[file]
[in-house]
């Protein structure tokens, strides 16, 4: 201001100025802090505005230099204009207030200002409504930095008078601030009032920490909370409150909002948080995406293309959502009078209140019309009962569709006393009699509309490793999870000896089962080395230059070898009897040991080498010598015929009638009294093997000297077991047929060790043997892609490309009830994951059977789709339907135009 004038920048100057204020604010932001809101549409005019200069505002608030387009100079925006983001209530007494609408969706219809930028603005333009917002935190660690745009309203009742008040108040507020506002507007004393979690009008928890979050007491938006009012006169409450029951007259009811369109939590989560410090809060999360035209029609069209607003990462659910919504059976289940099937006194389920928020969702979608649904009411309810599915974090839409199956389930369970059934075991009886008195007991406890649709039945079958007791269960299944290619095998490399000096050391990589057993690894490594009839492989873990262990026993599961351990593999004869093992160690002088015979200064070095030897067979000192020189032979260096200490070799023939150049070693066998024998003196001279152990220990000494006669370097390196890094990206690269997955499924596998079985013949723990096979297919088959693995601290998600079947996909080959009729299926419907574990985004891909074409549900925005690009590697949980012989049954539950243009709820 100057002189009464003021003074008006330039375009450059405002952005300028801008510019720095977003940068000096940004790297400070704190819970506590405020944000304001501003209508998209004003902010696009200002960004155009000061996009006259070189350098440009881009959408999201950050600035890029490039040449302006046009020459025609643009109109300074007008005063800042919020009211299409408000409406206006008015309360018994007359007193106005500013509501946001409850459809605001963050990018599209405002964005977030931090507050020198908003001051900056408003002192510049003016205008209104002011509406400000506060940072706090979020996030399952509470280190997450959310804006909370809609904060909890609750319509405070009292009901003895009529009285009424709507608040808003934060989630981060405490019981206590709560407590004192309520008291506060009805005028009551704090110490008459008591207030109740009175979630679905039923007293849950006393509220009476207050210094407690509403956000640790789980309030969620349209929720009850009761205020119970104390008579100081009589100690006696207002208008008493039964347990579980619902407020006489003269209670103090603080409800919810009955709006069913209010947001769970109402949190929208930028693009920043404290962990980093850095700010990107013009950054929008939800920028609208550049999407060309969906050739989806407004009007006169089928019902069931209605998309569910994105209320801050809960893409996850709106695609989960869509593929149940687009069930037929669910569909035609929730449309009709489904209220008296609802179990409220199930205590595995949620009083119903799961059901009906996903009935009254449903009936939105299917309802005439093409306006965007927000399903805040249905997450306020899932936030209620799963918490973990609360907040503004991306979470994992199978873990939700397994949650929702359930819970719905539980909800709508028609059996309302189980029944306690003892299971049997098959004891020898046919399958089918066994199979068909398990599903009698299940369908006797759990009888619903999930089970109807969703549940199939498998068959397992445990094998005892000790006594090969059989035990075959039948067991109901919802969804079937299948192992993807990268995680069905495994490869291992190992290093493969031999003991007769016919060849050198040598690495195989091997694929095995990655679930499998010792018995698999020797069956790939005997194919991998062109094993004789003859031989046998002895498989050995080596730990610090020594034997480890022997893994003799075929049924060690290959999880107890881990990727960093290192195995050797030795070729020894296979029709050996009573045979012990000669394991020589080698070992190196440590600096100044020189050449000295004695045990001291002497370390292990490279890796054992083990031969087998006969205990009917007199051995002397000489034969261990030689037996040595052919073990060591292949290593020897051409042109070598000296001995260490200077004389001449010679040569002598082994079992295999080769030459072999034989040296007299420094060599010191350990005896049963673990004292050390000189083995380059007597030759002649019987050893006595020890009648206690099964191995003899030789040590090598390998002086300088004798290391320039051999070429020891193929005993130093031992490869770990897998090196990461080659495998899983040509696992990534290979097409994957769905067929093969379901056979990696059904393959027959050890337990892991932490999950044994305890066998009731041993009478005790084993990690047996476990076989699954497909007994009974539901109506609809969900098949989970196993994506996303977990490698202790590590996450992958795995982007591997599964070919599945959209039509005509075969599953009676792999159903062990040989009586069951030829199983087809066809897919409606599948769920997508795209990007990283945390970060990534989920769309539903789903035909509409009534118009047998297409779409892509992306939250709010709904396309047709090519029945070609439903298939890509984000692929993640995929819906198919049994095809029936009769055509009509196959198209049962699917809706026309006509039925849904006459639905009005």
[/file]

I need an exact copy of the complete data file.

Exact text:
[in-house]
């Protein structure tokens, strides 16, 4: 201001100025802090505005230099204009207030200002409504930095008078601030009032920490909370409150909002948080995406293309959502009078209140019309009962569709006393009699509309490793999870000896089962080395230059070898009897040991080498010598015929009638009294093997000297077991047929060790043997892609490309009830994951059977789709339907135009 004038920048100057204020604010932001809101549409005019200069505002608030387009100079925006983001209530007494609408969706219809930028603005333009917002935190660690745009309203009742008040108040507020506002507007004393979690009008928890979050007491938006009012006169409450029951007259009811369109939590989560410090809060999360035209029609069209607003990462659910919504059976289940099937006194389920928020969702979608649904009411309810599915974090839409199956389930369970059934075991009886008195007991406890649709039945079958007791269960299944290619095998490399000096050391990589057993690894490594009839492989873990262990026993599961351990593999004869093992160690002088015979200064070095030897067979000192020189032979260096200490070799023939150049070693066998024998003196001279152990220990000494006669370097390196890094990206690269997955499924596998079985013949723990096979297919088959693995601290998600079947996909080959009729299926419907574990985004891909074409549900925005690009590697949980012989049954539950243009709820 100057002189009464003021003074008006330039375009450059405002952005300028801008510019720095977003940068000096940004790297400070704190819970506590405020944000304001501003209508998209004003902010696009200002960004155009000061996009006259070189350098440009881009959408999201950050600035890029490039040449302006046009020459025609643009109109300074007008005063800042919020009211299409408000409406206006008015309360018994007359007193106005500013509501946001409850459809605001963050990018599209405002964005977030931090507050020198908003001051900056408003002192510049003016205008209104002011509406400000506060940072706090979020996030399952509470280190997450959310804006909370809609904060909890609750319509405070009292009901003895009529009285009424709507608040808003934060989630981060405490019981206590709560407590004192309520008291506060009805005028009551704090110490008459008591207030109740009175979630679905039923007293849950006393509220009476207050210094407690509403956000640790789980309030969620349209929720009850009761205020119970104390008579100081009589100690006696207002208008008493039964347990579980619902407020006489003269209670103090603080409800919810009955709006069913209010947001769970109402949190929208930028693009920043404290962990980093850095700010990107013009950054929008939800920028609208550049999407060309969906050739989806407004009007006169089928019902069931209605998309569910994105209320801050809960893409996850709106695609989960869509593929149940687009069930037929669910569909035609929730449309009709489904209220008296609802179990409220199930205590595995949620009083119903799961059901009906996903009935009254449903009936939105299917309802005439093409306006965007927000399903805040249905997450306020899932936030209620799963918490973990609360907040503004991306979470994992199978873990939700397994949650929702359930819970719905539980909800709508028609059996309302189980029944306690003892299971049997098959004891020898046919399958089918066994199979068909398990599903009698299940369908006797759990009888619903999930089970109807969703549940199939498998068959397992445990094998005892000790006594090969059989035990075959039948067991109901919802969804079937299948192992993807990268995680069905495994490869291992190992290093493969031999003991007769016919060849050198040598690495195989091997694929095995990655679930499998010792018995698999020797069956790939005997194919991998062109094993004789003859031989046998002895498989050995080596730990610090020594034997480890022997893994003799075929049924060690290959999880107890881990990727960093290192195995050797030795070729020894296979029709050996009573045979012990000669394991020589080698070992190196440590600096100044020189050449000295004695045990001291002497370390292990490279890796054992083990031969087998006969205990009917007199051995002397000489034969261990030689037996040595052919073990060591292949290593020897051409042109070598000296001995260490200077004389001449010679040569002598082994079992295999080769030459072999034989040296007299420094060599010191350990005896049963673990004292050390000189083995380059007597030759002649019987050893006595020890009648206690099964191995003899030789040590090598390998002086300088004798290391320039051999070429020891193929005993130093031992490869770990897998090196990461080659495998899983040509696992990534290979097409994957769905067929093969379901056979990696059904393959027959050890337990892991932490999950044994305890066998009731041993009478005790084993990690047996476990076989699954497909007994009974539901109506609809969900098949989970196993994506996303977990490698202790590590996450992958795995982007591997599964070919599945959209039509005509075969599953009676792999159903062990040989009586069951030829199983087809066809897919409606599948769920997508795209990007990283945390970060990534989920769309539903789903035909509409009534118009047998297409779409892509992306939250709010709904396309047709090519029945070609439903298939890509984000692929993640995929819906198919049994095809029936009769055509009509196959198209049962699917809706026309006509039925849904006459639905009005």